Lake Martignano

Lake Martignano lies about one hour’s drive to the north of Rome near its larger sister, Lake Bracciano. Both lakes are volcanic in origin and if your flight path into Rome’s Fiumicino airport takes you down the backbone of mainland Italy from the north, you will see them about five minutes before landing. Incidentally, the same route will also take you over Lake Bolsena, about 20 minutes earlier.

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Lake Martignano is a great favourite with slightly more eco-and alternative-minded locals who wish to avoid the more organised and crowded Lake Bracciano. Despite its slightly laid-back “Freak Lake” image (more in evidence at the public beach) It still offers more than enough essential facilities for an enjoyable day out, including easy swimming, pedalos, canoes, bars and basic toilets.

A car is really a must for a visit to this lake. The easiest option is to drive to a privately-run agriturismo, Il Castoro. Here you can park for free outside the agriturismo and then pay an admission fee of  €5 per person, This buys you the run of the private lakeside area, including restful hammocks swinging between the trees.

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There is a very pleasant rustic restaurant overhanging the water’s edge, where you can buy very reasonable barbecued meat and other dishes suitable for vegetarians. If you want to do more than relax on the shore, eat and swim in the soft lakewater, you could always hire a canoe or pedalo: you will need to leave a document as a deposit.

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The other more intrepid option for visiting Lake Martignano is to get down with the locals and go to the public beach operated by the Anguillara town council. To do this, you will need to drive toward Angiullara but take a left turn before reaching the town, following the one-way system. Then at the first T-junction, turn left and continue until you see a small church (shown below). Fork left at this point.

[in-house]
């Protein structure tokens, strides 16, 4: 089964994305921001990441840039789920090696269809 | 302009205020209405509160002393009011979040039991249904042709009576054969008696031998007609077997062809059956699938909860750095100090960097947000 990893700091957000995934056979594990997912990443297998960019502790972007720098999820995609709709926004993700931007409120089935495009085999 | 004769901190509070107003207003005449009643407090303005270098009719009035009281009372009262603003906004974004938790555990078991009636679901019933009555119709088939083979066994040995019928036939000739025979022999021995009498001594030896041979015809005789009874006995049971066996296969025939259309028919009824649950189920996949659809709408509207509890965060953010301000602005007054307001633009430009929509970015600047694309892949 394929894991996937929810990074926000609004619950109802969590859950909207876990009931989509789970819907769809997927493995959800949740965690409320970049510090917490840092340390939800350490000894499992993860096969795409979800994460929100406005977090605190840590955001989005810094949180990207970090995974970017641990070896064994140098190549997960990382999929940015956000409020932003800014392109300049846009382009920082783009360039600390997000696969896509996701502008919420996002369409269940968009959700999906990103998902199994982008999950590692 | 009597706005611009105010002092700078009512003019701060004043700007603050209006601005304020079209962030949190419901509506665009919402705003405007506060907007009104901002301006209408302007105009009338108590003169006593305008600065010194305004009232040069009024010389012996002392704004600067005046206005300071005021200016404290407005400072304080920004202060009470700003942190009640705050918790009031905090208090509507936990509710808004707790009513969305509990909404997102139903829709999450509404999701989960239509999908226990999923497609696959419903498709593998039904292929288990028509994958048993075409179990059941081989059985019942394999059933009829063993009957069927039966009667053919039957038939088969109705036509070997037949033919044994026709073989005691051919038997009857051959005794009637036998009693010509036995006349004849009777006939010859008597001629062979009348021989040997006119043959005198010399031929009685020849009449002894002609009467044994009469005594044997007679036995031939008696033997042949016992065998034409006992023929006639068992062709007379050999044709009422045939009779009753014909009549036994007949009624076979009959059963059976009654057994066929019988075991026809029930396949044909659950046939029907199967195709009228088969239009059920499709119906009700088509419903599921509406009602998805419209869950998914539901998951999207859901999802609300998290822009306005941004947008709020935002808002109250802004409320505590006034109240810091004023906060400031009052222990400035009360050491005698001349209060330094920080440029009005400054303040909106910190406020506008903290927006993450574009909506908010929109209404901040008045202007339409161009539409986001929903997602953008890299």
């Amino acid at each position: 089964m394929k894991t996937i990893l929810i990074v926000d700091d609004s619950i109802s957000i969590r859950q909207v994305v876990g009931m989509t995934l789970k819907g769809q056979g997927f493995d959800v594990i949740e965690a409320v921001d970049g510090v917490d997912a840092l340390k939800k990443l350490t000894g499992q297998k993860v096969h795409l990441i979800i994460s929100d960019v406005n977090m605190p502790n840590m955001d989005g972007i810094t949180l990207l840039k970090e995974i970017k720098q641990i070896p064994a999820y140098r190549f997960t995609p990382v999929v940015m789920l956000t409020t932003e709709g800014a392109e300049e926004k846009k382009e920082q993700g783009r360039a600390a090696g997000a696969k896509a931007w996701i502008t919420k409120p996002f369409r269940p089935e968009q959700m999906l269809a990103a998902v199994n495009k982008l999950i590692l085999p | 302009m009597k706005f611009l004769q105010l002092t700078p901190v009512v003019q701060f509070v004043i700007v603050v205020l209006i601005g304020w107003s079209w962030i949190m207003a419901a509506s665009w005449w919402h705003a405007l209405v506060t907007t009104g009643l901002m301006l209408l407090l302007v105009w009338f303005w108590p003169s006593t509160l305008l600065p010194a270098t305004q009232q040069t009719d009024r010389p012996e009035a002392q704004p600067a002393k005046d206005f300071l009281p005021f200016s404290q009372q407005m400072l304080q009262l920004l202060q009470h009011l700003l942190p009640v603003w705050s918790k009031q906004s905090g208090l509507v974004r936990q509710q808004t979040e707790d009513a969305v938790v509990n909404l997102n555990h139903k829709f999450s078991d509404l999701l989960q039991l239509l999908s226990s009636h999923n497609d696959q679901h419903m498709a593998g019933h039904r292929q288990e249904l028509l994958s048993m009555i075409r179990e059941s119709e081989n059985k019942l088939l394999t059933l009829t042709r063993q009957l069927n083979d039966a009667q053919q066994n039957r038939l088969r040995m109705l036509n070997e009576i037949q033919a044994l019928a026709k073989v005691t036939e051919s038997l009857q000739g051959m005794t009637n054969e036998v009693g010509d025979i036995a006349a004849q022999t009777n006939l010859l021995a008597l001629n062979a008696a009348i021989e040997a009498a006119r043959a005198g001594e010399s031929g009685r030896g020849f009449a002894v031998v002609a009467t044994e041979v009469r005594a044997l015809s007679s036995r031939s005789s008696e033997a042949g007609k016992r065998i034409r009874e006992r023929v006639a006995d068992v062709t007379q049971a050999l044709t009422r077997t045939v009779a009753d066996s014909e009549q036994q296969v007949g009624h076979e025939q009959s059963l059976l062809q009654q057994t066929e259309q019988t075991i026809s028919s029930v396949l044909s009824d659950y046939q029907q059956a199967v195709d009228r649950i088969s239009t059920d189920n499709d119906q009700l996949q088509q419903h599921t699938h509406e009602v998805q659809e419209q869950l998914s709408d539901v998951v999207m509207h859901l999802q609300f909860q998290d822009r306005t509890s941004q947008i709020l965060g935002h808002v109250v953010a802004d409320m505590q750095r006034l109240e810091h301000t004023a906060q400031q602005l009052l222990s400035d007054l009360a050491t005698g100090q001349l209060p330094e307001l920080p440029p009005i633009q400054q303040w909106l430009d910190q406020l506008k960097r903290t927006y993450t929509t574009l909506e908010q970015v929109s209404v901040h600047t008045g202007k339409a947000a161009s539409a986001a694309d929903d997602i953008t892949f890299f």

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Then follow the green signs to Lake Martignano.

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Eventually you will reach a car park where you can take a shuttle bus down to the lakeside (it used to be possible to drive down to the lake but the council has introduced the new scheme to minimise erosion). The car park costs €3 to park all day and the shuttle bus cost €1 per person (keep your ticket because it is also valid for the return trip). The bus leaves you at a point where you have to walk the last 15- minutes or so down to the lake shore. The path is good but there are loose stones and it is steep in places, so wear good footwear.

The public beach is larger than the privately owned beach on the other side of the lake and has correspondingly more facilities: a couple of bars plus pedalos and canoes for hire and also basic public toilets. Dogs are welcome and at our last visit quite a few were enjoying themselves in the water with their owners.

An unexpected treat at my last visit was also a visit to the bar or chioscho furthest away from the point of arrival on the lake shore. Here is a link to its Facebook page Lucignolo Martignano, which gives a good flavour of life on the lake. The tremendously enthusiastic owners Massimiliano and Antonella persuaded us to try a couple of extremely tasty artisan beers by the Policarpo microbrewery, apparently run by two sisters and part of Italy’s new and exciting craft beer scene.

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An appetising selection of food, including vegetarian options, is on offer at the chiosco, some barbecued on the grille. After a couple of beers, we were also delighted to find that Massimiliano operates a private shuttle service up to the car park, allowing you to avoid the the slog back up the hill to catch the council-operated shuttle minibus.

As you leave the lake at dusk after an idyllic day on the verdant shores, you may see some people arriving for a night of wild camping under the stars.